Kennesaw State targets in-school mental health gaps using $4.4 million federal grant

KENNESAW, Ga. | Jun 5, 2023

Photo of Monica Nandan
Monica Nandan
Bringing needed school-based mental health resources into five rural northwest Georgia counties is the aim of a five-year, federally funded project led by Kennesaw State University.

An interdisciplinary team headed by Monica Nandan, director of strategic partnerships and social impact in Kennesaw State’s Wellstar College of Health and Human Services, has been awarded a $4.45 million grant by the U.S. Department of Education. Faculty from the Wellstar College and the Bagwell College of Education will collaborate on the project to bring Master of Social Work students and specially trained student teachers into Georgia public schools in Bartow, Floyd, Gordon, Paulding and Polk counties, as well as provide specialized intervention training to teachers and school-based police officers there.

Nandan said high poverty rates in the project area, along with other stressors exacerbated by the coronavirus pandemic, have meant a rising level of anxiety, depression and other adverse effects on the mental health of students. The limited numbers of school psychologists and counselors are not enough to meet all student needs, she said.

“School social workers are needed to do things that psychologists and counselors don’t do – help connect students and their families to community resources,” Nandan said. “They handle referrals to community resources, addressing the needs of students’ families, who may have endured layoffs or other issues. Anything that affects a child’s life – that is affecting them academically – the social workers can help.”

Over five years, 50 Master of Social Work students and 80 student teachers will be trained to serve students in public schools in the target counties. The participating social work students will sign a commitment to work at least one year after graduation in one of the five school districts, or with a social service agency that serves children within the five-county project area. In addition, Kennesaw State educators will provide mental health training to teachers and school-based police officers in the five counties twice a year.

Along with Wellstar College team members Irene McClatchey, professor emeritus of Social Work; Alan Kirk Master of Social Work program director; Victoria Corrigan, MSW internship director, Jennifer Wade-Berg, assistant dean for student success; and Allison Garefino research scholar – social, behavioral and health sciences; the project involves collaboration with Megan Adams, associate professor of reading education in the Bagwell College of Education, and Latesia Woodley, CEO of Dynamic Achievement.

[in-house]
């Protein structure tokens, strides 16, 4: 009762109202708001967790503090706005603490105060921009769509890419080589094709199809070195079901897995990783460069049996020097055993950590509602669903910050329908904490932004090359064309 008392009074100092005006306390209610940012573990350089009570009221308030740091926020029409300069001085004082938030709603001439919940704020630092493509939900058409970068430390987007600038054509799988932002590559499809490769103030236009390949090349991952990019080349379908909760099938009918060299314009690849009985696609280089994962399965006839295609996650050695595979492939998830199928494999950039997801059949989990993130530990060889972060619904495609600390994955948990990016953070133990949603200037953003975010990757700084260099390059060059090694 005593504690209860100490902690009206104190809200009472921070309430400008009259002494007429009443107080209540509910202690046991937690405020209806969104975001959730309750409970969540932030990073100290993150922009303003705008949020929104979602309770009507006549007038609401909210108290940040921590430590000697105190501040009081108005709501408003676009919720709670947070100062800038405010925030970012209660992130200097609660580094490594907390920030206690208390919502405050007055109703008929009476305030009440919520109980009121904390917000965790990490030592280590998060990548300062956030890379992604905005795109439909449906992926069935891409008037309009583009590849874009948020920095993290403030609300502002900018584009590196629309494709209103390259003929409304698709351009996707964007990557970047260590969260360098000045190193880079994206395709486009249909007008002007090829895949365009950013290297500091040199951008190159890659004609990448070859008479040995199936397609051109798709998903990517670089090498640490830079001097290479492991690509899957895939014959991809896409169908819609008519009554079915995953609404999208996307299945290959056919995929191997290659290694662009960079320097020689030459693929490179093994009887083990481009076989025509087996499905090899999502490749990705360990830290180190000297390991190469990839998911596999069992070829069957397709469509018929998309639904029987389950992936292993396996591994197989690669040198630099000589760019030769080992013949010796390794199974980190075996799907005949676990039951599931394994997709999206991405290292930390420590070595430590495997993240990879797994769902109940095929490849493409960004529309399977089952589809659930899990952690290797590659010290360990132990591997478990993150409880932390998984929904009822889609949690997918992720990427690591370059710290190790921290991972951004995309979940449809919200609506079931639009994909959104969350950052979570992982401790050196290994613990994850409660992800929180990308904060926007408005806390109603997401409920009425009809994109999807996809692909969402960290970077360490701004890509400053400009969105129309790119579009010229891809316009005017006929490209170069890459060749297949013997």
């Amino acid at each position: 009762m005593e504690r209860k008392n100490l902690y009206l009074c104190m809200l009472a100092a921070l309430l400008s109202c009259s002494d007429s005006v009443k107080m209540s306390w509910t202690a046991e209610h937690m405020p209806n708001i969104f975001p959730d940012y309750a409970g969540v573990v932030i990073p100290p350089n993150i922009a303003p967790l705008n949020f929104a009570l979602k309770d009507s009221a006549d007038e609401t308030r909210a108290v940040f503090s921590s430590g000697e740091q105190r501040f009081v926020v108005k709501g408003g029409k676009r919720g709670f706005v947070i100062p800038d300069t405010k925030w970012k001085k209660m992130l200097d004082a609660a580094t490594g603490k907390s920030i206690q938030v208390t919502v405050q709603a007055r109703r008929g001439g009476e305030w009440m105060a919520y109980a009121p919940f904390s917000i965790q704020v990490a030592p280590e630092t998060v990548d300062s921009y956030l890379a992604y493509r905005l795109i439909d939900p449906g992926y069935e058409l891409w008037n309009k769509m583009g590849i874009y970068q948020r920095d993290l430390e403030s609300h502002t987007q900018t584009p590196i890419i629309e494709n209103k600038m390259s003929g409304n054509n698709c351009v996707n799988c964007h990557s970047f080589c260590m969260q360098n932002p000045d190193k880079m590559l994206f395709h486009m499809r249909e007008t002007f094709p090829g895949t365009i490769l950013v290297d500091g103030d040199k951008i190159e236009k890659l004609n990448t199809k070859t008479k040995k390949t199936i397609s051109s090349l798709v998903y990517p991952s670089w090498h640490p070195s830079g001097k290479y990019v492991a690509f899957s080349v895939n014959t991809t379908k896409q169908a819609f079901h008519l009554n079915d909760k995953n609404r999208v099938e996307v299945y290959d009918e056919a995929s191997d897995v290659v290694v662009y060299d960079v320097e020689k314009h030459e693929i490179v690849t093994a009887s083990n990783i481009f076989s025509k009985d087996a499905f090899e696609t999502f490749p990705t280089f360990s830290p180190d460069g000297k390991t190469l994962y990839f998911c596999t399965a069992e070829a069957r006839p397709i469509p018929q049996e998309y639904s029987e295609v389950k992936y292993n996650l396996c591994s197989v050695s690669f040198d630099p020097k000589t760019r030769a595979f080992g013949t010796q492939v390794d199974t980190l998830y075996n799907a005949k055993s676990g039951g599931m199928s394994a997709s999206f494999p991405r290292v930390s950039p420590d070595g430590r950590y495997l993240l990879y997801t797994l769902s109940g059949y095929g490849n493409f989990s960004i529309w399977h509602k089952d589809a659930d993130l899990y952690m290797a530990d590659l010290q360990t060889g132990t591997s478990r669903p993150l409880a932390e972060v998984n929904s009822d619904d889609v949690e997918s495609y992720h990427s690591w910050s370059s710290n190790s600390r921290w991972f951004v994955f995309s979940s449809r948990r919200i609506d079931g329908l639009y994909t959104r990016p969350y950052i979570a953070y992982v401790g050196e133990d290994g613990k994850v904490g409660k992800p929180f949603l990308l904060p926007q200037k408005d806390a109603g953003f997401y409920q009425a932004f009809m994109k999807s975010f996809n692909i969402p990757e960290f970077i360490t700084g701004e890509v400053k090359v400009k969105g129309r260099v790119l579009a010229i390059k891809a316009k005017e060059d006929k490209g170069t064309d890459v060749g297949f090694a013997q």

The members of the project team and their school system partners are recruiting Master of Social Work students now who will intern in the school systems starting in August. Next spring, they will begin recruiting student teachers to pair with the social work students beginning in August 2024.

The student social workers and student teachers will work as a team to identify students with needs and connect them to community resources that can help. The goal is to establish a pipeline of trained professionals to work in interprofessional dyads and teams, with enough traction to continue after the five-year project period, Nandan said.

In addition to the work in northwest Georgia, the Wellstar College received a $92,500 subaward from Georgia State University to train up to eight Master of Social Work students to work in the Clayton County school district.

These efforts are part of a larger effort by Wellstar College in mental health that has attracted local, state and federal funding for several projects since 2019, Nandan said.

The current project builds on a similar four-year project begun in 2021 to train KSU students to provide substance abuse and suicide prevention services for youth in the same five-county area. That ongoing effort is funded by a $1 million grant from the Health Resource and Services Administration (HRSA). 

“We’re building a critical mass here at Kennesaw State in behavioral health in terms of how we are training people for the workforce, while at the same time serving our neighboring communities,” Nandan said.

–      By Gary Tanner

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A leader in innovative teaching and learning, Kennesaw State University offers undergraduate, graduate and doctoral degrees to its more than 45,000 students. Kennesaw State is a member of the University System of Georgia with 11 academic colleges. The university’s vibrant campus culture, diverse population, strong global ties and entrepreneurial spirit draw students from throughout the country and the world. Kennesaw State is a Carnegie-designated doctoral research institution (R2), placing it among an elite group of only 7 percent of U.S. colleges and universities with an R1 or R2 status. For more information, visit